Gordon Campbell | Parliament TV | Parliament Today | News Video | Crime | Employers | Housing | Immigration | Legal | Local Govt. | Maori | Welfare | Unions | Youth | Search

 


ACT leader’s race-based privilege claims “preposterous”

ACT leader’s race-based privilege claims “preposterous” and “insulting” says academic

Historian Professor Paul Moon has blasted ACT leader Jamie Whyte’s recent policy announcement on so-called race-based legislation.

Dr Whyte has called for a taskforce to identify and repeal laws which allegedly give special treatment to Maori, and claims that “the principle that the law should be impartial has never been fully embraced in New Zealand.”

However, Auckland University of Technology’s Professor Moon disputes this, arguing instead that what has been absent for more than one-and-a-half centuries is equality of opportunity: “The irony is that while, Dr Whyte claims he wants equality, at the same time he is looking to kick away the very props that hold up a more egalitarian New Zealand.”

Professor Moon describes Dr Whyte’s statement that “Maori are legally privileged in New Zealand today, just as the aristocracy were legally privileged in pre-revolutionary France,” as “utterly preposterous and deeply insulting.”

“Such a claim is only possible”, says Professor Moon, “if you deliberately turn your back on every statistic and measure of social well-being in this country. It is almost inconceivable that a New Zealand political-party leader in 2014 could make such a statement.”

ACT is also targeting Maori seats, with a policy aimed at their removal. Professor Moon sees this as part of a concerted plan which could set back race relations by decades.

Professor Moon suggests that with this comprehensive attack on so-called race-based legislation, ACT is attempting to make a populist appeal to the same constituency as Don Brash did in his famous Orewa speech a decade ago. “The difference this time, though,” says Professor Moon, “is that ACT is trying to compete in a much more crowded political marketplace, with NZ First and the Conservatives promoting similar types of policies. In this sense, ACT’s decision to push this issue represents poor political judgment, and smells of desperation.”


[ENDS]

© Scoop Media

 
 
 
 
 
Parliament Headlines | Politics Headlines | Regional Headlines

 

PARLIAMENT TODAY:

Arming Police: Frontline Police To Routinely Carry Tasers

"In making the decision, the Police executive has considered almost five years worth of 'use of force' data… It consistently shows that the Taser is one of the least injury-causing tactical options available when compared with other options, with a subject injury rate of just over one per cent for all deployments." More>>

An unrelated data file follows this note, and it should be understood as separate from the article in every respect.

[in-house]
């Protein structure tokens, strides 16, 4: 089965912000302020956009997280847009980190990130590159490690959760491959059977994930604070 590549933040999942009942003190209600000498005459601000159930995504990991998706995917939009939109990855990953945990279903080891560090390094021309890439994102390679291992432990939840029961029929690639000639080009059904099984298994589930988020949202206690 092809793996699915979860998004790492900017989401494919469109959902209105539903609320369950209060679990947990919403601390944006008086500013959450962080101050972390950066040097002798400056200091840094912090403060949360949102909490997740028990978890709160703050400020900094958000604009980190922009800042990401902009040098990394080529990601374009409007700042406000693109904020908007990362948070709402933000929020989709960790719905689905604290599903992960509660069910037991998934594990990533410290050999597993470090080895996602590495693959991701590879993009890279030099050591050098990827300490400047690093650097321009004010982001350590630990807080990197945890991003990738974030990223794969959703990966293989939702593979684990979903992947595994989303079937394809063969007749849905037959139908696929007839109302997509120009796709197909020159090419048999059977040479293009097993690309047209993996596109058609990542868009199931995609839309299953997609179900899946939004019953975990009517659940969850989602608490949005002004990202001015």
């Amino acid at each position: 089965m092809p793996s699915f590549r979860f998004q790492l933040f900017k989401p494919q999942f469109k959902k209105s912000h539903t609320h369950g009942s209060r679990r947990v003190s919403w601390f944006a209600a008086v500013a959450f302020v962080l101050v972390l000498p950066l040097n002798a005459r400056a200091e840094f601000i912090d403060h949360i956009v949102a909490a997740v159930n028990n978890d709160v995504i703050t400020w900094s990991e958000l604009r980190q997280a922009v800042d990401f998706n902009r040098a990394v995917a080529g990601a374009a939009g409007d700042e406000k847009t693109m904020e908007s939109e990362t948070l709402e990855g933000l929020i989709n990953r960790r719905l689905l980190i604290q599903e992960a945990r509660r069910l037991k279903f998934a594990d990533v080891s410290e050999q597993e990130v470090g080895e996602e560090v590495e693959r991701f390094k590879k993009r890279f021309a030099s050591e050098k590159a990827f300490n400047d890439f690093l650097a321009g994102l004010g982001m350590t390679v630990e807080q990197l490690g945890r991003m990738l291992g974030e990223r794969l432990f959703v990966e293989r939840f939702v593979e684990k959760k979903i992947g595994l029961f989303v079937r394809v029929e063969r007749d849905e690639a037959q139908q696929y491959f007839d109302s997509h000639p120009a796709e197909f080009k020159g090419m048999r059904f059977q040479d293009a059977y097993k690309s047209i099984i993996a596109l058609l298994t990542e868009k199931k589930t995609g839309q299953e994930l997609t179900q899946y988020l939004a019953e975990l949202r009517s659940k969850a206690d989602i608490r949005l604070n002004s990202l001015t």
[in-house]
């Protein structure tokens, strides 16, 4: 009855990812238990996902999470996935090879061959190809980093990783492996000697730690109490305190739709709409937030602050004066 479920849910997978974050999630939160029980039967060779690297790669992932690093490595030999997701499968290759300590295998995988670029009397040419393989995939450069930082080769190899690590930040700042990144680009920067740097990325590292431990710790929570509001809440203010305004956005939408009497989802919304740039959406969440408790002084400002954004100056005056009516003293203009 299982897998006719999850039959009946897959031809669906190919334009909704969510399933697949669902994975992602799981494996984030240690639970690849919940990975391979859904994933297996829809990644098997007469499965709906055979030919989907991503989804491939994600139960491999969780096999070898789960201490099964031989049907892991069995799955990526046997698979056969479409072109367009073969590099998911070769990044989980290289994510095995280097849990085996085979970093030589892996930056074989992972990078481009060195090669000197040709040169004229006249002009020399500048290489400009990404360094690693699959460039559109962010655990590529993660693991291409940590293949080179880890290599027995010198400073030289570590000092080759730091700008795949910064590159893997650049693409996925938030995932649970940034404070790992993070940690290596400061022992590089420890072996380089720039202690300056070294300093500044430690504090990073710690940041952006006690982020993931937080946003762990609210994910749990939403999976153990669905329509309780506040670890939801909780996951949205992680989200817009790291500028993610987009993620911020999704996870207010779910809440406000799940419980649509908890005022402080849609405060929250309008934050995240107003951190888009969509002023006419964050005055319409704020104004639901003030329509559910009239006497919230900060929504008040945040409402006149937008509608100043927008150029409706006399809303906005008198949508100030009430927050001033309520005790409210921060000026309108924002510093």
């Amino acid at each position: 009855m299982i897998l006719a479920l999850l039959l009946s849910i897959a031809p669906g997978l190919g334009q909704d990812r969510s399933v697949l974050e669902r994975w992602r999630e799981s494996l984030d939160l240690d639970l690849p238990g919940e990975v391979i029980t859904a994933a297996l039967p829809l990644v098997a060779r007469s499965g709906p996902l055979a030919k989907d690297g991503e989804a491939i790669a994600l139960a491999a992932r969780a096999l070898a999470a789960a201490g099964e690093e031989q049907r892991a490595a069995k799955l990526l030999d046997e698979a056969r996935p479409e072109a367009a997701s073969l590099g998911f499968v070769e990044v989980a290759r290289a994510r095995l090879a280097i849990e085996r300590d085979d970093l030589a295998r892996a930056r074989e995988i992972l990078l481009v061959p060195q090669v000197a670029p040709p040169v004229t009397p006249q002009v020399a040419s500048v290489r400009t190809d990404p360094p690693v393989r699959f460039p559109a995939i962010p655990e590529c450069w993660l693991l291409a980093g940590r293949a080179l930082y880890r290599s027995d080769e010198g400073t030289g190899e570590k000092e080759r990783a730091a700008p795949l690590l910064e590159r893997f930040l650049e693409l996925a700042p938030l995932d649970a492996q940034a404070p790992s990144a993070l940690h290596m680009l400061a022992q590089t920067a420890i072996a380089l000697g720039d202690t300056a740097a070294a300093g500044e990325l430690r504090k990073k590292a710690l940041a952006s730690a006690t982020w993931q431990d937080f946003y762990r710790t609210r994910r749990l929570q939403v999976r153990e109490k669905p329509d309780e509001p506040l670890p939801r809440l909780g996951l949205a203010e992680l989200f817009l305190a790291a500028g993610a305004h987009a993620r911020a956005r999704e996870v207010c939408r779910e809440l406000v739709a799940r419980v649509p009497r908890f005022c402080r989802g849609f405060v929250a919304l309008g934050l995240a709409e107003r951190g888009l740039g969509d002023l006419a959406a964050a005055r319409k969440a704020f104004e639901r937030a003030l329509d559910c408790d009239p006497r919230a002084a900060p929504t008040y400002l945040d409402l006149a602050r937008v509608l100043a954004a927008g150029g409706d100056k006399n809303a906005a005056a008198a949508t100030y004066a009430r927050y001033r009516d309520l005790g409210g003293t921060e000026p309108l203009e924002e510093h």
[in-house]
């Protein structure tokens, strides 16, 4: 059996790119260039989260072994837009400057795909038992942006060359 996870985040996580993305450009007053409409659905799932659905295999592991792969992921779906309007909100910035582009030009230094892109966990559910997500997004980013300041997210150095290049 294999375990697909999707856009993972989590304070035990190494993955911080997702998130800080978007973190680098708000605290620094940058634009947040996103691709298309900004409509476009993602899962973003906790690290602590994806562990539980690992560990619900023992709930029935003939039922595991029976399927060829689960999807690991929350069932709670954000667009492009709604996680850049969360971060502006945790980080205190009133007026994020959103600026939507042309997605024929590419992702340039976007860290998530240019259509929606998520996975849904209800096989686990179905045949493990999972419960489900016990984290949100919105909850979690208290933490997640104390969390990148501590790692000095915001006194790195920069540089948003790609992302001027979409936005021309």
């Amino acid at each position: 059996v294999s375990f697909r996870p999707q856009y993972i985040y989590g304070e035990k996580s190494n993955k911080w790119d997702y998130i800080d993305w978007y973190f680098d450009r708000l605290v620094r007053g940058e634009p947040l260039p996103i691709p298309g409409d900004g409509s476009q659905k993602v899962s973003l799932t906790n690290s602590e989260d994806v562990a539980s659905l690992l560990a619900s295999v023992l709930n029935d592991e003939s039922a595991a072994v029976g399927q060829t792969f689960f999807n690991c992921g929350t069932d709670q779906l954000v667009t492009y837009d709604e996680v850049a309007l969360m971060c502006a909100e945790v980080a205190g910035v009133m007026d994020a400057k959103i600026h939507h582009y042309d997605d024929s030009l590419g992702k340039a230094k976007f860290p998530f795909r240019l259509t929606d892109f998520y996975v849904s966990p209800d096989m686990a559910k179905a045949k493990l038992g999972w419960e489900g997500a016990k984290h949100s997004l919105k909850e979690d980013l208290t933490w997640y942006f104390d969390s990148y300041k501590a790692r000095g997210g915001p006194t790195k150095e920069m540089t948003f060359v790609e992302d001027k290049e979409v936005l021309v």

ALSO:

Gordon Campbell: On D-Day For Dairy At The TPP

While New Zealand may feel flattered at being called “the Saudi Arabia of milk” it would be more accurate to regard us as the suicide bombers of free trade. More>>

ALSO:

Leaked Letter: Severe Restrictions on State Owned Enterprises

Even an SOE that exists to fulfil a public function neglected by the market or which is a natural monopoly would nevertheless be forced to act "on the basis of commercial considerations" and would be prohibited from discriminating in favour of local businesses in purchases and sales. Foreign companies would be given standing to sue SOEs in domestic courts for perceived departures from the strictures of the TPP... More>>

ALSO:

"Gutted" Safety Bill: Time To Listen To Workplace Victims’ Families

Labour has listened to the families of whose loved ones have been killed at work and calls on other political parties to back its proposals to make workplaces safer and prevent unnecessary deaths on the job. More>>

ALSO:

Regulators: Govt To ‘Crowd-Source’ Regulatory Advice

A wide-ranging set of reforms is to be implemented to shake up the way New Zealand government agencies develop, write and implement regulations. More>>

ALSO:

Board Appointments: Some Minister Appoint Less The 3 In 10 Women

“It’s 2015 not 1915: Ministers who appoint less than 3 in 10 women to their boards must do better, they have no excuse but to do better,” said Dr Blue. More>>

Gordon Campbell: On The 1990s Retro Proposals For Our Health System

As we learned yesterday, the reviews propose that the democratically elected representation on DHBs should be reduced, such that community wishes will be able to be over-ridden by political appointees. In today’s revelations, the reviews also propose a return to the destructive competitive health model of the 1990s. More>>

ALSO:

Get More From Scoop

 

LATEST HEADLINES

 
 
 
 
 
 
 
 
 
Politics
Search Scoop  
 
 
Powered by Vodafone
NZ independent news